Shabti figures are very popular, especially when they depict royal personages. Some of the most common royal shabtis you are likely to encounter are those of King Seti I (c. 1294-79 BC). Estimates vary, but it is probable that Seti had over 1000 shabtis – the largest number of any New Kingdom king. Materials for the shabtis varied, and included faience, alabaster and steatite – but the most common material was wood.
After his 1817 discovery of the tomb of Seti I in the Valley of the Kings (KV 17), the strongman explorer Giovanni Belzoni gave an account of its contents. He described “scattered in various places, an immense quantity of small wooden figures of mummies six or eight inches long, and covered with asphaltum to preserve them.” Modern analysis has identified the species of wood as juniper. It is said that many of these resin-coated wooden shabtis – as a convenient, combustible material – were set alight and used as torches by visitors to the tomb! Fortunately, many survived and Egyptian collections across the world now frequently boast one or two examples.
Seti’s assemblage must originally have represented the most elaborate provision of royal shabtis, varying considerably in quality of craftsmanship. But why would a pharaoh need actually need shabtis? As a god king, among other gods in the afterlife, it seems unlikely that the deceased pharaoh would be obliged to actually do any work in the Fields of Reeds.
Like many of the objects placed in the royal tomb, they represented an insurance policy for any eventuality. Shabtis had been a standard part of private burial equipment since the Middle Kingdom, and the Egyptians were perhaps inclined to retain the custom rather than do away with it – just in case the king happened to need extra help in the afterlife. By their sheer number, Seti’s army of shabtis seems to echo the large numbers of people the king could command in life. By the New Kingdom, shabtis were conceptualised as servants rather than substitutes for the deceased – so perhaps it was fitting for the pharaoh to have labour at his disposal.
I have a particular fondness for the wooden shabtis of Seti I for another reason. When I was still at school, and already keen to pursue a career in Egyptology and museums, I volunteered at the Burrell Collection in Glasgow. Whilst there, I was privileged to be able to help the curator update catalogue records – focussing on an extensive collection of shabtis. Whilst we were going through the collection, I noticed that one dark wooden example bore a cartouche – though a royal name was not noted on the catalogue card. Upon closer inspection the hieroglyphic elements proved to be ‘Men-maat-Re’ – the Prenomen, or Throne name of Seti I. After consulting a reference book I was very excited to discover one of Seti I’s shabtis in Glasgow… only to discover that there were hundreds all over the world!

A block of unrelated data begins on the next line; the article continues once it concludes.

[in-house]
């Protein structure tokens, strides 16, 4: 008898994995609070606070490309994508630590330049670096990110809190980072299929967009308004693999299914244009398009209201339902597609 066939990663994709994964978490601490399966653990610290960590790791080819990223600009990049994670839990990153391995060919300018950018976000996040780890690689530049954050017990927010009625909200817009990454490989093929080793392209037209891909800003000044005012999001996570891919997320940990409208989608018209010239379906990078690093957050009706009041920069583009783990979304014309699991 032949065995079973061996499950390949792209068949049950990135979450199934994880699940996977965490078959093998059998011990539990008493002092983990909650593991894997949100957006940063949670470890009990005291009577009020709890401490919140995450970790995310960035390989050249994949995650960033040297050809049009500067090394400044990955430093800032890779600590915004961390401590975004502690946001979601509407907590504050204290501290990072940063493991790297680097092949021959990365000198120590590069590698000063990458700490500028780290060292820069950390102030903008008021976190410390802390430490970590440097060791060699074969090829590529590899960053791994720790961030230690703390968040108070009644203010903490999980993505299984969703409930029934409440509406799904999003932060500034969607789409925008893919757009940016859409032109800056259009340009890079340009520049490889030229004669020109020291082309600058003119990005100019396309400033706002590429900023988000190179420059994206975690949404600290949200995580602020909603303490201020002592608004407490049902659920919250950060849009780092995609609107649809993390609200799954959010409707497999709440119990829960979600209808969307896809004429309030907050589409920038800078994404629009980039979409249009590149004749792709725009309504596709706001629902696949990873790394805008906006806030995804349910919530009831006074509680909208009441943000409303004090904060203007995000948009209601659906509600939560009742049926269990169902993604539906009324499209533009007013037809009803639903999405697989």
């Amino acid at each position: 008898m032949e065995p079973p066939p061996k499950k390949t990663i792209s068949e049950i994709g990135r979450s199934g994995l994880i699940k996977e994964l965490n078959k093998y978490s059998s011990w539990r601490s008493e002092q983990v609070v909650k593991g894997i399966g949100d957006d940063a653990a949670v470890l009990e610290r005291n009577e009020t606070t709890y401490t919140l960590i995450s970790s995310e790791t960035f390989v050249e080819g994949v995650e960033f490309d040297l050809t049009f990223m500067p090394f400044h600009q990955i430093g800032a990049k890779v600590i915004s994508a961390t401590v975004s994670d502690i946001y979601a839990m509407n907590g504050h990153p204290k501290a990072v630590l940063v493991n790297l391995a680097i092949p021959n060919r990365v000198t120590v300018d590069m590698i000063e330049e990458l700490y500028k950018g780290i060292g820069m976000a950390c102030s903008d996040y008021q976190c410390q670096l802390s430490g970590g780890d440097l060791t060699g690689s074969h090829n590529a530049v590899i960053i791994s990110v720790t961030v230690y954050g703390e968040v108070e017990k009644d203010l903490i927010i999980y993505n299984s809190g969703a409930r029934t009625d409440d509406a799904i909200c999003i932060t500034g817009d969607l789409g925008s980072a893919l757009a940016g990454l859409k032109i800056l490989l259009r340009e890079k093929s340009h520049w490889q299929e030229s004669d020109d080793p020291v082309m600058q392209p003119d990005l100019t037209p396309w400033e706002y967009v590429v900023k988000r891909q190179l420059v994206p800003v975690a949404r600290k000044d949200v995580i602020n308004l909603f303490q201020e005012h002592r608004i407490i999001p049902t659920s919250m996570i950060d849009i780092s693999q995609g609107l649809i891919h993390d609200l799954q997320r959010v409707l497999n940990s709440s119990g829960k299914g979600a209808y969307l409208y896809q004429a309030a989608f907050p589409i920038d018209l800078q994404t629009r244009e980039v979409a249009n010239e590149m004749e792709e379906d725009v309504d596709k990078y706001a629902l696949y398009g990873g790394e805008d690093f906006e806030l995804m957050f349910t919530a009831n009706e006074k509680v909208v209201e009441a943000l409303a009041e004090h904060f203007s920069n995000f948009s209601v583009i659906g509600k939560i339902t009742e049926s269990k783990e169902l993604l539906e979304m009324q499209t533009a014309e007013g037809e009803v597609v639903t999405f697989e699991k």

I remember wondering why the king took so many shabtis to the grave. Now, I would say without hesitation that the general Pharaonic funerary belief applies: better safe than sorry!
This post is based on part of a chapter that will appear in the Oxford Handbook to the Valley of the Kings, edited by Kent Weeks and Richard Wilkinson.
11 responses to “Object biography #12: A wooden shabti of King Seti I (Acc. no. 13906)”
Good story – your ‘found’ shabti! How many might there originally have been in Seti’s tomb – speculation, but interesting to consider.
Another thought: ‘mass production’ of shabtis may have absorbed skilled workers, of whom there might have been many. And, as for museum id’ing – I worked in the (former) Lowie Museum at Berkeley a few years with Reisner’s collection, and identifyed the lintle and jamb of Senedjems tomb. Had never beed id’d, and in this case, there was only one… (the door was in the Cairo Museum).
Thanks Diana – and a great find in Senedjem’s lintel and door jamb!
Actually, ‘doing digs’ in a museum is about as much fun as in the flesh … 🙂
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interesting artilcal, I would like to know Campbell is it known how many shabti’s were found in the tomb of Seti I & what percentage were wooden & faience at all?? By the way have read your artical the appears in the Ancient Egypt magazine & i do like the refurbished museum.
Thanks, David! I have the impression that there were far more wooden shabtis of Seti I than of other materials, but preoportions are difficult to estimate. Reports vary on how many wooden examples were found when Belzoni entered, and as I mention above some were used as ‘torches’ – so the original number would have been higher. I would guess 700+ wooden examples, out of 1000+ in total?
Reblogged this on Deerbrook Editions and commented:
In mulling over a recent post, going back into WordPress there are my followed blogs, I noticed the word Shabtis. This word struck me since Djelloul Marbrook leads off his book “Brushstrokes and glances” with a poem of that name.
Pingback: Object biography #12: A wooden shabti of King Seti I (Acc. no. 13906) | Deerbrook Editions
Reblogged this on hello future and commented:
Only 6 days to go as we prepare to the close our much loved Ancient Egypt galleries until 2021!
We continue the countdown with a look at the A wooden shabti of King Seti I (Acc. no. 13906)